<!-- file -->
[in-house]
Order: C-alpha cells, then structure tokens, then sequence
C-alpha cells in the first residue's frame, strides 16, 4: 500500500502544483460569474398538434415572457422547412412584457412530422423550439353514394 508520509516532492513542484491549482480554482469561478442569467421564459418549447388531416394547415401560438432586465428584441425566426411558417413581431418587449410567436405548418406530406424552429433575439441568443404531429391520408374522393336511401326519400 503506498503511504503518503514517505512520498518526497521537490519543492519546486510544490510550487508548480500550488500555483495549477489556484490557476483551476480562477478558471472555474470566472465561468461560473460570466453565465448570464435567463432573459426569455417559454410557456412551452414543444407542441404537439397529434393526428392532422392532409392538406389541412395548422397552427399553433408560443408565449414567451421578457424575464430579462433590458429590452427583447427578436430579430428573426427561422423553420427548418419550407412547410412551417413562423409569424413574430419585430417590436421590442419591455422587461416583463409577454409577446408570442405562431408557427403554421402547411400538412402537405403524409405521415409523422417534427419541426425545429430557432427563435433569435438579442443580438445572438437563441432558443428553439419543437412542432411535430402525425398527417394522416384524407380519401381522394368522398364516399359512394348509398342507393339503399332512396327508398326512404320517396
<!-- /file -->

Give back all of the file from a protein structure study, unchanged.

[in-house]
Order: C-alpha cells, then structure tokens, then sequence
C-alpha cells in the first residue's frame, strides 16, 4: 500500500502544483460569474398538434415572457422547412412584457412530422423550439353514394 508520509516532492513542484491549482480554482469561478442569467421564459418549447388531416394547415401560438432586465428584441425566426411558417413581431418587449410567436405548418406530406424552429433575439441568443404531429391520408374522393336511401326519400 503506498503511504503518503514517505512520498518526497521537490519543492519546486510544490510550487508548480500550488500555483495549477489556484490557476483551476480562477478558471472555474470566472465561468461560473460570466453565465448570464435567463432573459426569455417559454410557456412551452414543444407542441404537439397529434393526428392532422392532409392538406389541412395548422397552427399553433408560443408565449414567451421578457424575464430579462433590458429590452427583447427578436430579430428573426427561422423553420427548418419550407412547410412551417413562423409569424413574430419585430417590436421590442419591455422587461416583463409577454409577446408570442405562431408557427403554421402547411400538412402537405403524409405521415409523422417534427419541426425545429430557432427563435433569435438579442443580438445572438437563441432558443428553439419543437412542432411535430402525425398527417394522416384524407380519401381522394368522398364516399359512394348509398342507393339503399332512396327508398326512404320517396